HAMPTON ROADS, Va. - Latest numbers out from the Virginia Employment Commission (VEC) show the unemployment rate fell to 8.4 percent in June, meaning there are fewer people out of work since the start of the pandemic.
Still, there are many questions surrounding the system.
After three months of waiting, equaling more than 14 weeks, Martinique finally got an answer from the state’s employment commission.
The agency’s response to her unemployment claim left her with even more questions.
“For them to say this is the amount you’ll get, to them now saying you’re not going to get anything, I just didn’t understand,” Martinique said.
News 3 first met the 34-year-old in May. At that point she’d been waiting nine weeks since first filing for partial unemployment benefits on March 22. One week later, Martinique said the VEC sent her a monetary determination letter stating what her weekly benefits would be.
After dozens of failed attempts to reach the VEC, she finally heard back from the agency on June 20. The VEC sent a brief email stating Martinique earned more money than the amount they approved her for, ultimately denying her for any benefits.
“They closed my entire account, so I don’t even have a file with them anymore,” she said.
Martinique, who is a shift supervisor at Chick-fil-A, said, while she may have made more money in some weeks, there were other weeks where she didn’t. In those instances, she should have qualified for some monetary compensation.
“I still feel as if I should have been sent something, but like I said they’re not going to send me anything now,” said Martinique. “It’s kind of a joke.”
A spokesperson for the governor’s office, who works closely with the VEC, admits something could have went wrong, and is now personally looking into Martinique’s case.
Meantime, the VEC said it should be easier for people to get through to customer care. Over the past two weeks, more employees have been hired helping to double the amount of calls they’re answering to 60,000 a week.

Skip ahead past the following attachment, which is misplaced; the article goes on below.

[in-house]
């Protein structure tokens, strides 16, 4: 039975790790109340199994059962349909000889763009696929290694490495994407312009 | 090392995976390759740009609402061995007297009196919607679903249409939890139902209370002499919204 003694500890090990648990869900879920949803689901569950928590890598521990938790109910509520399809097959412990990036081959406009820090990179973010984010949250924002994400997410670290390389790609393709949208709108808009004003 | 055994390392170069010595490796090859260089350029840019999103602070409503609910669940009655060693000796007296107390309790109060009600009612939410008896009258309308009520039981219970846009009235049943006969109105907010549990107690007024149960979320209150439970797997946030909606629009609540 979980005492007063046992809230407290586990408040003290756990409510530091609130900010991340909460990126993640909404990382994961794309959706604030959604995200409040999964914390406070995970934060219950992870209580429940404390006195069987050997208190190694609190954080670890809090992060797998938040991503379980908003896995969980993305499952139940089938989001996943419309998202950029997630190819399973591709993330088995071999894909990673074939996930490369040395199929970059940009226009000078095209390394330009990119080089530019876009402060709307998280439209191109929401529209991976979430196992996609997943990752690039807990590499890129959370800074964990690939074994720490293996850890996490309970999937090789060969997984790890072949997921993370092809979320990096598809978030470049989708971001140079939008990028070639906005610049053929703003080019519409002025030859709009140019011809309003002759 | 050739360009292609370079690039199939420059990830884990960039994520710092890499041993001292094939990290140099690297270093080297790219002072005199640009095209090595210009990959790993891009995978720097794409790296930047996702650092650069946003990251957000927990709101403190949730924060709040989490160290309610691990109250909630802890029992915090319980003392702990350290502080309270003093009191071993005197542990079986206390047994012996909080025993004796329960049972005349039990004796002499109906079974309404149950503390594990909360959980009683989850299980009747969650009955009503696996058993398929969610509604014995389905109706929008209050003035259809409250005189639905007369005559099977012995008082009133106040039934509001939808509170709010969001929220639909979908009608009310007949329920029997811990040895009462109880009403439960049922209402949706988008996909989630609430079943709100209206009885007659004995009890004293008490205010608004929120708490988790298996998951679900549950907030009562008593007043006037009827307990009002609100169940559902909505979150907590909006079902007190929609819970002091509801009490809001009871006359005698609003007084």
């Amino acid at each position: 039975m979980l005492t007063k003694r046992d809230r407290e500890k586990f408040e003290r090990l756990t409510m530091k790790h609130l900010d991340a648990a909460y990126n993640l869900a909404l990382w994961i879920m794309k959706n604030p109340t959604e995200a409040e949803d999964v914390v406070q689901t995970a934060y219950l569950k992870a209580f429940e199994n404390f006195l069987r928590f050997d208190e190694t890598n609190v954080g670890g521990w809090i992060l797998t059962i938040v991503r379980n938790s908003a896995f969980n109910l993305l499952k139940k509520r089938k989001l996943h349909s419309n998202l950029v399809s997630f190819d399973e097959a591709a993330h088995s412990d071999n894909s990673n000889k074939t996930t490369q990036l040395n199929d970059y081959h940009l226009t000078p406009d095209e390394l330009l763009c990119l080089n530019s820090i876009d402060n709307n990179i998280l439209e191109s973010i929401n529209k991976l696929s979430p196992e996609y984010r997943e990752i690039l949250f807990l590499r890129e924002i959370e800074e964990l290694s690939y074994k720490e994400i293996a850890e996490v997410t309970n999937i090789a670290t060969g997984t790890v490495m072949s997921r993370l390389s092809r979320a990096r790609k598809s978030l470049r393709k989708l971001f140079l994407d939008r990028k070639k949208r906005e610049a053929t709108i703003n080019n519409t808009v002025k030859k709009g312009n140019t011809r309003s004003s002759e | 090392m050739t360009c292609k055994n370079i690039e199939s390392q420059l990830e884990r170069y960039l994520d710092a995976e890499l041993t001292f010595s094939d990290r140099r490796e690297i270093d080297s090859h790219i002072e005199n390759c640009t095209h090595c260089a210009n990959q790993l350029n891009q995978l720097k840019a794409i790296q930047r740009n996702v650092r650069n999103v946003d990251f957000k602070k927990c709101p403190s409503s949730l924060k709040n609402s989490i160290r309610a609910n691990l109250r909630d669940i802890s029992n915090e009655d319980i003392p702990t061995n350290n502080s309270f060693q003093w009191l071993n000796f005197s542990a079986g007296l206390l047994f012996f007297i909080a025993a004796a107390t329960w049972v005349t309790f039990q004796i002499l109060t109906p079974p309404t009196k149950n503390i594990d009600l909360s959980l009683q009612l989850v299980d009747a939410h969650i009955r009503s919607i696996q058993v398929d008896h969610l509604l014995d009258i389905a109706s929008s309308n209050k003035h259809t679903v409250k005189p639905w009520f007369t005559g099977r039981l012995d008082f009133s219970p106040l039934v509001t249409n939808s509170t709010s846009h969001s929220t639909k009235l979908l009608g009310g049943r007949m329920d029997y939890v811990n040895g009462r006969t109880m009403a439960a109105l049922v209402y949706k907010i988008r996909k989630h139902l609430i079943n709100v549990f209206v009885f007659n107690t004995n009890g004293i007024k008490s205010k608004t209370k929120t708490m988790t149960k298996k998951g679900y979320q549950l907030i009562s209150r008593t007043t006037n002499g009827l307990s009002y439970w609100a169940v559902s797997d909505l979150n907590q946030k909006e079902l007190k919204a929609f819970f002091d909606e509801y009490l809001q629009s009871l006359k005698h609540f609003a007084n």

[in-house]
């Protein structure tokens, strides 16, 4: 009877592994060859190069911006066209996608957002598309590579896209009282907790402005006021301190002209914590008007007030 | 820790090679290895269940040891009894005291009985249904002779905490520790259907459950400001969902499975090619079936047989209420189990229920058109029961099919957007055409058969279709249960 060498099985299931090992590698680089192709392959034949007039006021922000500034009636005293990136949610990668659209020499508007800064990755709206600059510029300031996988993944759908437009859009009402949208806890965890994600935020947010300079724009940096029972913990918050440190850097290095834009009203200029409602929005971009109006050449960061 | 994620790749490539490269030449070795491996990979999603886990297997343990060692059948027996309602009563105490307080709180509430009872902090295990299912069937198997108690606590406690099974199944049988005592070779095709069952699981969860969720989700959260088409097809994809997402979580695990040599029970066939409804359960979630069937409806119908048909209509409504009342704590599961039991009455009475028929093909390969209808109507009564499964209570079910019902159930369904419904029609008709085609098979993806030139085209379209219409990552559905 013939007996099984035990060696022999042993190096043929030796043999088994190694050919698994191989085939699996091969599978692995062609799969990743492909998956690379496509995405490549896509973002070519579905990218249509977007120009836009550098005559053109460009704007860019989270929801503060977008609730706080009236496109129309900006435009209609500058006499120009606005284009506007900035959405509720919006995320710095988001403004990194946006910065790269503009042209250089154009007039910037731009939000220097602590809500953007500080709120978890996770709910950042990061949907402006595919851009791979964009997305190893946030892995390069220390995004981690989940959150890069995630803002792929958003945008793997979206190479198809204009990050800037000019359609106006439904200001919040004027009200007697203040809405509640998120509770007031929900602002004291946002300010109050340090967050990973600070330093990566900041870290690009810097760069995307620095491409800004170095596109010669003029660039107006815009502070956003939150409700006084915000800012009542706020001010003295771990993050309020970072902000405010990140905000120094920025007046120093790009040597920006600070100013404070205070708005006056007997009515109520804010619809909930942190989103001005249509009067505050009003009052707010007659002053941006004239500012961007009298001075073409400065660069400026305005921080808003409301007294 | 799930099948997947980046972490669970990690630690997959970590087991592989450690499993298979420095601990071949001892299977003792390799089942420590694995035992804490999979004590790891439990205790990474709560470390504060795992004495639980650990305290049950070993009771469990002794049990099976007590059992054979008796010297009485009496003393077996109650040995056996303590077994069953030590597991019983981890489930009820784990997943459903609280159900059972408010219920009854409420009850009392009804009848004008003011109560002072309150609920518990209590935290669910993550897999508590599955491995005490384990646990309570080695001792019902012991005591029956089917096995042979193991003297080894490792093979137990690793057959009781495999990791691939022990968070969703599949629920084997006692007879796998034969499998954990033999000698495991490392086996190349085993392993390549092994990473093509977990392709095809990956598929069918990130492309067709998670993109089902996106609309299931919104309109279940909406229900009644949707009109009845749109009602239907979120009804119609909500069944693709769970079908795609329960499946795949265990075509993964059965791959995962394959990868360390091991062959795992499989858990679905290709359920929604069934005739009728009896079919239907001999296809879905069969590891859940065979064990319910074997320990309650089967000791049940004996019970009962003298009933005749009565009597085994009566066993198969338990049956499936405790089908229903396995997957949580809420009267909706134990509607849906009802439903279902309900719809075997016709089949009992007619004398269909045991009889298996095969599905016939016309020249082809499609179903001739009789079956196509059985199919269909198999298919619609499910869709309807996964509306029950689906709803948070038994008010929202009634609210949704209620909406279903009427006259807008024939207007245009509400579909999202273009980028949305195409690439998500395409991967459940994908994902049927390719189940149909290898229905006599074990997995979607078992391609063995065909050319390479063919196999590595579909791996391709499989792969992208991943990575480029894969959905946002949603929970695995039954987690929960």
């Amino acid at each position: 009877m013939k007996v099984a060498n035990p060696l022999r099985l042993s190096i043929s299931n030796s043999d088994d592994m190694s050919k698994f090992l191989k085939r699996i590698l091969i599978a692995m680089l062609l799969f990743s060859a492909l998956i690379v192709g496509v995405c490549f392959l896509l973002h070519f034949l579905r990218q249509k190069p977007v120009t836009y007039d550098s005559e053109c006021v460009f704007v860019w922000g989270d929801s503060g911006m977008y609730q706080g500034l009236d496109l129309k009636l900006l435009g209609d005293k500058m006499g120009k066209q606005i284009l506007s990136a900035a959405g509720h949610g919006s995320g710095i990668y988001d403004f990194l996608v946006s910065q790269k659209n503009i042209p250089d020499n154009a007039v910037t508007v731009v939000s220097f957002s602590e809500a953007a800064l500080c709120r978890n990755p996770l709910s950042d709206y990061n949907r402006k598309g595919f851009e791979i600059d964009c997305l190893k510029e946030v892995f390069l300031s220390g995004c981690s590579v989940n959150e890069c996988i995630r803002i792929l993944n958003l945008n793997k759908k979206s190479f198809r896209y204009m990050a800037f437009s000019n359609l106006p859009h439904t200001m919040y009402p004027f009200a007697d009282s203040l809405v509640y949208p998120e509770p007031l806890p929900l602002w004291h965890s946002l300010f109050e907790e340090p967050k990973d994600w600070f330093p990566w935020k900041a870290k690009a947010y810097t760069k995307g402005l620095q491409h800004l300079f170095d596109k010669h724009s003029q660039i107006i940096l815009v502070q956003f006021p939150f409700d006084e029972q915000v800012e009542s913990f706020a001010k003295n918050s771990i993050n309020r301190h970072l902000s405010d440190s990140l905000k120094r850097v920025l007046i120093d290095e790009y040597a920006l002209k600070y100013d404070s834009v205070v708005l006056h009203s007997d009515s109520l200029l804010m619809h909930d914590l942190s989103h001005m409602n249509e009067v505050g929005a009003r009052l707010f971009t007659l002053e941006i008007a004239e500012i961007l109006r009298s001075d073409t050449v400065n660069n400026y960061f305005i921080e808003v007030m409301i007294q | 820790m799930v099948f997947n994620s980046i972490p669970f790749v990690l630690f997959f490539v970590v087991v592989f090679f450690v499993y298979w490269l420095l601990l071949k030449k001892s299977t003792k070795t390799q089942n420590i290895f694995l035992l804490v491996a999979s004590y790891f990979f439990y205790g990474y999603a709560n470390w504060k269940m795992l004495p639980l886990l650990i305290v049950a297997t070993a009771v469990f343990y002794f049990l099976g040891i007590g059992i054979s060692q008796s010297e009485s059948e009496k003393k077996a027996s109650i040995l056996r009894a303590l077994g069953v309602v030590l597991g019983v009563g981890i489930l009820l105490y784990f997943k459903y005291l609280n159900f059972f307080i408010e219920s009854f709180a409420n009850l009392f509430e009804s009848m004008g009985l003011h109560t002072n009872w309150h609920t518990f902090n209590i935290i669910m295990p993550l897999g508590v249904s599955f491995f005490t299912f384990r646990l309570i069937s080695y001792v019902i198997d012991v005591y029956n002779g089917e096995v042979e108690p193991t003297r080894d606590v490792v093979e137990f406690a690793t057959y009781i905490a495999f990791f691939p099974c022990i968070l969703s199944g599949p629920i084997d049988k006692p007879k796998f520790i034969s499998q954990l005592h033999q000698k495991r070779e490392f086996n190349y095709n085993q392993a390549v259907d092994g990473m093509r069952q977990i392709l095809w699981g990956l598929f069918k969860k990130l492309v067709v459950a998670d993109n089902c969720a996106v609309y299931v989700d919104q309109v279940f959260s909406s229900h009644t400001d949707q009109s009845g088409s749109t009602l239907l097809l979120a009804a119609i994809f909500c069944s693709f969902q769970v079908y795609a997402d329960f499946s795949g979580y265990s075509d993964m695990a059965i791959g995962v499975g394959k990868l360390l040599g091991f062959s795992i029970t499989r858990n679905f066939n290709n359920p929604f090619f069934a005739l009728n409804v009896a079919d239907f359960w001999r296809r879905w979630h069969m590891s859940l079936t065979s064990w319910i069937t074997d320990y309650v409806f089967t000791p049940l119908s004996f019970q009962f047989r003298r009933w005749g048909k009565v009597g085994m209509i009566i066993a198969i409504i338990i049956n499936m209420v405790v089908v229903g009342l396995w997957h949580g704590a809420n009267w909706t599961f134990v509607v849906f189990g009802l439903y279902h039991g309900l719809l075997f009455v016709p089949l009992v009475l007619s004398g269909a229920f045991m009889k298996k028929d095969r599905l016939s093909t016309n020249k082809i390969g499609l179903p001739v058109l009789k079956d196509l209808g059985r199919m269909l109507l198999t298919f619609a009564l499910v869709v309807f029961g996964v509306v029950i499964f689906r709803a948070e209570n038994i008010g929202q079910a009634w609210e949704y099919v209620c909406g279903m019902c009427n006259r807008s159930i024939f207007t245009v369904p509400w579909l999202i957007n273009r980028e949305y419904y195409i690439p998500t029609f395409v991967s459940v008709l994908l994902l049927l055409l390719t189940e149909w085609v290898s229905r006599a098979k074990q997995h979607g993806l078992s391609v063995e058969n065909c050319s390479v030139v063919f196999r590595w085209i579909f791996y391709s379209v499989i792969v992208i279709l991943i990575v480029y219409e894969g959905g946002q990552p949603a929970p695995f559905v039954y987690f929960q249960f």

Still it’s not enough for 43 state legislators who sent a letter to VEC Commissioner Hess on July 16 calling for improvements and thorough review of its system by the Joint Legislative Audit and Review Commission (JLARC).
State legislators said they are prepared to support the VEC with additional funding, staffing, or legislation in future sessions of the General Assembly.
“This pandemic has shown significant gaps in our safety net programs, a glaring one being our unemployment system. We need to position the VEC to better serve Virginia employees. I look forward to continuing to work with VEC and my colleagues in implementing solutions for reform,” said Delegate Kelly Convirs-Fowler (D-Virginia Beach).
The VEC responded in a letter saying it welcomes a more in-depth discussion and opportunities.
“We stand ready to work with you and other legislators to deal with these complex issues affecting workers and businesses across the Commonwealth and look forward to engaging in future conversations,” said VEC Commissioner Ellen Marie Hess.
The letter went on to say in part, “In 2017, the Joint Legislative Audit and Review Commission was directed to review the VEC’s operations and performance. However, it is important to remember that the General Assembly directed the JLARC to prioritize studies on gaming and casinos ahead of the VEC review. Consequently, JLARC has not yet begun its review of VEC. We look forward to assisting JLARC staff in their review of the Commission’s operations and performance. VEC staff members have a good working relationship with JLARC staff, and we value their expertise.
“In the meantime, the VEC has undertaken significant efforts to improve delivery of services, streamline processes and better serve the public while still operating within the complex framework of state and federal laws. We have expanded call-center facilities, initiated third-party technology partnerships and begun a modernization of our digital platforms.”
Martinique believes the VEC’s system should be reexamined.
“I still kind of want to know why everything is just so backwards,” she said. “What is the point of having this in place if you’re really not going to help.”
Individuals who have been denied for unemployment benefits are urged to file for an appeal, and to apply for the Pandemic Unemployment Assistance (PUA) program.